High-Stakes Testing for Students with Disabilities

High-Stakes Testing for Students with Disabilities

Title of Study

The article is titled “What We Know and Need to Know about the Consequences of High-Stakes Testing for Students with Disabilities” having been published in 2004. The authors of the article include Jim Ysseldyke, Ruth Nelson, Sandra Christenson, David Johnson, Amanda Dennison, Heidi Triezenberg, Michael Sharpe and Maureen Hawes.



In today’s modern world, most of the consequences of high-stakes testing among students with disabilities are alleged; there is no substantial proof. While the consequences include both positive and negative implications, their occurrence is only alleged with no empirical evidence on the same. In fact, most of the information used in alleging such consequences revolves around anecdotal evidence. The fact that there is very little empirical evidence regarding the implications of high-stakes tests results in newspapers highlighting unintended negative consequences (Ysseldyke et al, 2004). In turn, there is a lot of confusion and uncertainty concerning the consequences of high-stakes testing among children with disabilities. The bigger problem is thus the identification of what people already know and the determination of what they should know on the administration of the high-stakes test. The importance of this research is evidenced in the high number of students targeted and especially those with disabilities.


Research Purpose

            The purpose of the study is to examine the consequences of high stakes assessment of students with disabilities. It aims at consolidating the information that is already known on the topic while determining what needs to be known on the same (Ysseldyke et al, 2004).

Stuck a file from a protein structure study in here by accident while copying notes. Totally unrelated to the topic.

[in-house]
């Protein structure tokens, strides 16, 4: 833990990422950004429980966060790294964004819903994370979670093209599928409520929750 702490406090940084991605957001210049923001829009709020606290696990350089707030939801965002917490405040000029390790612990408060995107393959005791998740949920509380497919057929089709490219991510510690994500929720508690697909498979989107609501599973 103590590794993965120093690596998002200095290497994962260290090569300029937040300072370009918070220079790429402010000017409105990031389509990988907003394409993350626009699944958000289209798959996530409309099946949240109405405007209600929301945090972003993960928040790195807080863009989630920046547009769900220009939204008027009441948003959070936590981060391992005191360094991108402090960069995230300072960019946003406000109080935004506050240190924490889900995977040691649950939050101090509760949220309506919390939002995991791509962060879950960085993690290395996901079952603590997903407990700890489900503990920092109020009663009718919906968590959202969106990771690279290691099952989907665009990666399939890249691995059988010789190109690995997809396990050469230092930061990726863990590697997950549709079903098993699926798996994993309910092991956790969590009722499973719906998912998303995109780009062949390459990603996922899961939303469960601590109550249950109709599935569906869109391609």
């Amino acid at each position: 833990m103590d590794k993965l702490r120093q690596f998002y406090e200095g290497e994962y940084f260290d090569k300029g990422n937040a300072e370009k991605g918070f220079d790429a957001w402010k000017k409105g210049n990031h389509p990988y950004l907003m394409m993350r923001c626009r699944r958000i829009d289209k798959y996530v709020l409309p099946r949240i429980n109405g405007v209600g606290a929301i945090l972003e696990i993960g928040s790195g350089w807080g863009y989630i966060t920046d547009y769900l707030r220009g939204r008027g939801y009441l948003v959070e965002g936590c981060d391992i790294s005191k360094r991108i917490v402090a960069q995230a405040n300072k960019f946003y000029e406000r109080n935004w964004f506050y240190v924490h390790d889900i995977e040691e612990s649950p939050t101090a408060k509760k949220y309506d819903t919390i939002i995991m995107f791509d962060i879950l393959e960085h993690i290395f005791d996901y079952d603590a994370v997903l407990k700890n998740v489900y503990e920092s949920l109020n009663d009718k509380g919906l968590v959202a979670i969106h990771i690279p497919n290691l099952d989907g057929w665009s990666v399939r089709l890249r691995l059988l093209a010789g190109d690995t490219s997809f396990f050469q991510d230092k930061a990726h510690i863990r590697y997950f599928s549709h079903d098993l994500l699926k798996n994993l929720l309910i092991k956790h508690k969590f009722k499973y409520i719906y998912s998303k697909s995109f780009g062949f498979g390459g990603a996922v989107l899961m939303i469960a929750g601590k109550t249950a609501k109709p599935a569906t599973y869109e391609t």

Research Methods

In pursuing the purpose of the research, the paper employed a variety of methodologies to examine both positive and negative consequences. The study also searched for both evidence-based and anecdotal reports. In the search for anecdotal reports, tracking discourse as well as the tracking of specific themes, issues, and frames was employed in media analyses. A total of about 3000 articles were archived from major newspapers using the Lexis-Nexis electronic database (Ysseldyke et al, 2004). Moreover, daily news headlines highlighted by educational organizations as well as magazines and publications were monitored. In the search for empirical reports, various electronic databases were reviewed including ERIC, PSYCINFO, and InfoTrac. Further, focus groups were formed to include parents and special educators of students with disabilities. This method helped in the collection of unintended and intended consequences of high stakes testing in Minnesota. There was also a need to analyze the coded transcriptions using the QSR N5 software.


Research Findings

The paper found that high-stakes assessment of students with disabilities results in both positive and negative consequences. For instance, the move to test all students with disabilities in New York had positive impacts on their general class performance. There is also a negative consequence as the students are faced with higher expectations to perform.